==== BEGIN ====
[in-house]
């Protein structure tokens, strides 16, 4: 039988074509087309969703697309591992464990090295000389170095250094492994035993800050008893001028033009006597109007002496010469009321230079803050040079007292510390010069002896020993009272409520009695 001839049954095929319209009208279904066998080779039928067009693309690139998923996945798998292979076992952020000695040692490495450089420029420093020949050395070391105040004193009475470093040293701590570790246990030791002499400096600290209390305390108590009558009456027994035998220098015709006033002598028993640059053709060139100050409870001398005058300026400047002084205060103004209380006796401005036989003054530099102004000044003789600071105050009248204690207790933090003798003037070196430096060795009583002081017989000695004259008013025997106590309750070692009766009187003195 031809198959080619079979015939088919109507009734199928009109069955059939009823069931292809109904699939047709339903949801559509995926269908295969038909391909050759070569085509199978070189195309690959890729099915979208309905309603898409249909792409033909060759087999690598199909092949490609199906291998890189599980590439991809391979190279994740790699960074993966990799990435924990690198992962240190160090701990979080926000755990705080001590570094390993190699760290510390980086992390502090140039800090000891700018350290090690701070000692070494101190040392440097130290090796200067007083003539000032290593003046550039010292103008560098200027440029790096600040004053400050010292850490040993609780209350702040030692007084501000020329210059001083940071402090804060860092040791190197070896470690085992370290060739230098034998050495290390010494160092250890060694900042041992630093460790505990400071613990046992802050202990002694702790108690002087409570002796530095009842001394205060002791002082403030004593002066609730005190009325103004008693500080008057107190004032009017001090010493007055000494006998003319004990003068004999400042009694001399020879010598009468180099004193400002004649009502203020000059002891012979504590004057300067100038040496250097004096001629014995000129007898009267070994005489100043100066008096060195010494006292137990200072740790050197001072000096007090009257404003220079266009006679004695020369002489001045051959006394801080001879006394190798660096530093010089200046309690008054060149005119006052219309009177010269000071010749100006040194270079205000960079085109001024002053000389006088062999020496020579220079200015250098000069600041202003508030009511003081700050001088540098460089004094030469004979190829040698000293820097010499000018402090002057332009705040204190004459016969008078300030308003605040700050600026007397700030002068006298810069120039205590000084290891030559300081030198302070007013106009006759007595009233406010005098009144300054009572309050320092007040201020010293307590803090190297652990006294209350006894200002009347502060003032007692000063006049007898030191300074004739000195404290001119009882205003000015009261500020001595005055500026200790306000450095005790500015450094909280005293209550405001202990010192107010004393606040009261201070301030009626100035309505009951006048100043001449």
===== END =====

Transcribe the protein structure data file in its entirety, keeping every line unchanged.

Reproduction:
[in-house]
């Protein structure tokens, strides 16, 4: 039988074509087309969703697309591992464990090295000389170095250094492994035993800050008893001028033009006597109007002496010469009321230079803050040079007292510390010069002896020993009272409520009695 001839049954095929319209009208279904066998080779039928067009693309690139998923996945798998292979076992952020000695040692490495450089420029420093020949050395070391105040004193009475470093040293701590570790246990030791002499400096600290209390305390108590009558009456027994035998220098015709006033002598028993640059053709060139100050409870001398005058300026400047002084205060103004209380006796401005036989003054530099102004000044003789600071105050009248204690207790933090003798003037070196430096060795009583002081017989000695004259008013025997106590309750070692009766009187003195 031809198959080619079979015939088919109507009734199928009109069955059939009823069931292809109904699939047709339903949801559509995926269908295969038909391909050759070569085509199978070189195309690959890729099915979208309905309603898409249909792409033909060759087999690598199909092949490609199906291998890189599980590439991809391979190279994740790699960074993966990799990435924990690198992962240190160090701990979080926000755990705080001590570094390993190699760290510390980086992390502090140039800090000891700018350290090690701070000692070494101190040392440097130290090796200067007083003539000032290593003046550039010292103008560098200027440029790096600040004053400050010292850490040993609780209350702040030692007084501000020329210059001083940071402090804060860092040791190197070896470690085992370290060739230098034998050495290390010494160092250890060694900042041992630093460790505990400071613990046992802050202990002694702790108690002087409570002796530095009842001394205060002791002082403030004593002066609730005190009325103004008693500080008057107190004032009017001090010493007055000494006998003319004990003068004999400042009694001399020879010598009468180099004193400002004649009502203020000059002891012979504590004057300067100038040496250097004096001629014995000129007898009267070994005489100043100066008096060195010494006292137990200072740790050197001072000096007090009257404003220079266009006679004695020369002489001045051959006394801080001879006394190798660096530093010089200046309690008054060149005119006052219309009177010269000071010749100006040194270079205000960079085109001024002053000389006088062999020496020579220079200015250098000069600041202003508030009511003081700050001088540098460089004094030469004979190829040698000293820097010499000018402090002057332009705040204190004459016969008078300030308003605040700050600026007397700030002068006298810069120039205590000084290891030559300081030198302070007013106009006759007595009233406010005098009144300054009572309050320092007040201020010293307590803090190297652990006294209350006894200002009347502060003032007692000063006049007898030191300074004739000195404290001119009882205003000015009261500020001595005055500026200790306000450095005790500015450094909280005293209550405001202990010192107010004393606040009261201070301030009626100035309505009951006048100043001449």